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February 20, 2006
Tibetan monk Lhakdor talks of balancing science, spirituality
by Michael Terrazas
Geshe Lhakdor, one the Dalai Lama’s closest assistants for the last 15 years, spoke to a capacity lunchtime crowd, Feb. 13 in Winship Ballroom, and his central message was one that likely appealed to everyone in the room, from neuroscientist to Buddhist scholar: Science and spirituality represent two of the most vital facets of existence, and each must serve and inform the other to achieve balance.
Visiting campus as a Halle Institute for Global Learning Distinguished Fellow, Lhakdor used his appearance to stress how important scientific research and learning is to the Dalai Lama, both as a human endeavor and in his own personal life.
“Even as a little child, His Holiness had an interest in what makes toys work, not just in playing with them,” Lhakdor said. “It is the fundamental, inborn nature within the minds of all children to explore their reality and [try to] understand it.”
The Dalai Lama’s interest in things scientific gained some notoriety last November when hundreds of scientists attending the Society of Neuroscience’s annual meeting signed a petition protesting his selection as the event’s keynote speaker. The spiritual leader of Tibetan Buddhism addressed the comparative strengths of Eastern and Western traditions—both spiritual and medical—in building good mental health, and Lhakdor reiterated this connection in his remarks at Emory.
Buddhism and Buddhist meditation techniques have nourished their practitioners’ mental health for centuries, he said, and lately scientific research has provided some empirical data to back up what has long been known in Tibetan monasteries.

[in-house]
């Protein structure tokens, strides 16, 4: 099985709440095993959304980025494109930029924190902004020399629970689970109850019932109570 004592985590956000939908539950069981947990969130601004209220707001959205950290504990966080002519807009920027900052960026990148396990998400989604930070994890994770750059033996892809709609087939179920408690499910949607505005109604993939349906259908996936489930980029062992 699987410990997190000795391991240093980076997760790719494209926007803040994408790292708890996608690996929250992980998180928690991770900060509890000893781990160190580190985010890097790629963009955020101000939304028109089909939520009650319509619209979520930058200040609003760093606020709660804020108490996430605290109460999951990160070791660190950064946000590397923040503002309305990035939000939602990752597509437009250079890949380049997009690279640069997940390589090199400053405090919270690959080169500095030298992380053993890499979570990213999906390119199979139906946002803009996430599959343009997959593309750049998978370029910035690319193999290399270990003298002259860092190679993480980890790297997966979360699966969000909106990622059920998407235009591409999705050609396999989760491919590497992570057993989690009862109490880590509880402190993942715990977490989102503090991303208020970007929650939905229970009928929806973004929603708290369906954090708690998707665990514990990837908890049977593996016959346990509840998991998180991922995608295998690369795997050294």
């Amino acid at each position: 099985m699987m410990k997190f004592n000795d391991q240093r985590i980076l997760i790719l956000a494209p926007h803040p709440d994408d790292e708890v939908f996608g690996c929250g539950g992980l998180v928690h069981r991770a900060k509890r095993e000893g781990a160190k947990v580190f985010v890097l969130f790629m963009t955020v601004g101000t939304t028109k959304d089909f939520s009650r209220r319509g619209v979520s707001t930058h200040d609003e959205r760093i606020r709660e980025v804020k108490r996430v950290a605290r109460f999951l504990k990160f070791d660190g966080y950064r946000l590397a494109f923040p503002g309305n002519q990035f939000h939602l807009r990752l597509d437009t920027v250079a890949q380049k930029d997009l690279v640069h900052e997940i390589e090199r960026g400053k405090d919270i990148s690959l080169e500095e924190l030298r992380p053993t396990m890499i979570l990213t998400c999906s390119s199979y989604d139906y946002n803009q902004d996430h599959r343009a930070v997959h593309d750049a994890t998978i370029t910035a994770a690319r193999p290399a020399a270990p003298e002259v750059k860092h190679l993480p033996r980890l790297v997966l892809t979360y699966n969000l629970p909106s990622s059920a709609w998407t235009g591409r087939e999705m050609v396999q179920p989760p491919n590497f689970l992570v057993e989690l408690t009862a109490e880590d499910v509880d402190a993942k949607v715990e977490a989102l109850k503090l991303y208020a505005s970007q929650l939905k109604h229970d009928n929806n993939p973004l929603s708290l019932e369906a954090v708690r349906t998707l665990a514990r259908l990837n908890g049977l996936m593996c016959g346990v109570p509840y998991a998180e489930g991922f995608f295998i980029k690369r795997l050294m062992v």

Indeed, in his introduction of Lhakdor, Emory College Dean Bobby Paul suggested those monasteries are as akin to institutions of higher learning as they are to religious centers.
“Of all the places in Asia, Tibet became the repository for centuries, even millennia of wisdom from both the Chinese and Indian traditions,” Paul said.
A scholar of Tibetan Buddhism himself, Paul reminded the crowd that the next day—Feb. 14, Valentine’s Day—would be the one-year anniversary of the signing of the Emory-Tibet Partnership, in which the University and the Drepung Loseling Institute in Dharamsala, India, pledged cooperation in an exchange of knowledge and scholars. “[That agreement gives Emory] access to a tradition of thought that is much older than ours,” Paul said.
“It seems you need a monk to celebrate Valentine’s Day,” Lhakdor quipped upon taking the podium.
In praising the partnership, Lhakdor said “an urgency of exchange” exists between science and spirituality (and he stressed that “spirituality” is distinct from “religion”). While science may light the path to truth, it may not provide guidance on how best to walk along that path, he said.
“The purpose is not just to find reality,” Lhakdor said, “but to adopt a way of thinking [that enables one] to live a peaceful, stable, happy life.”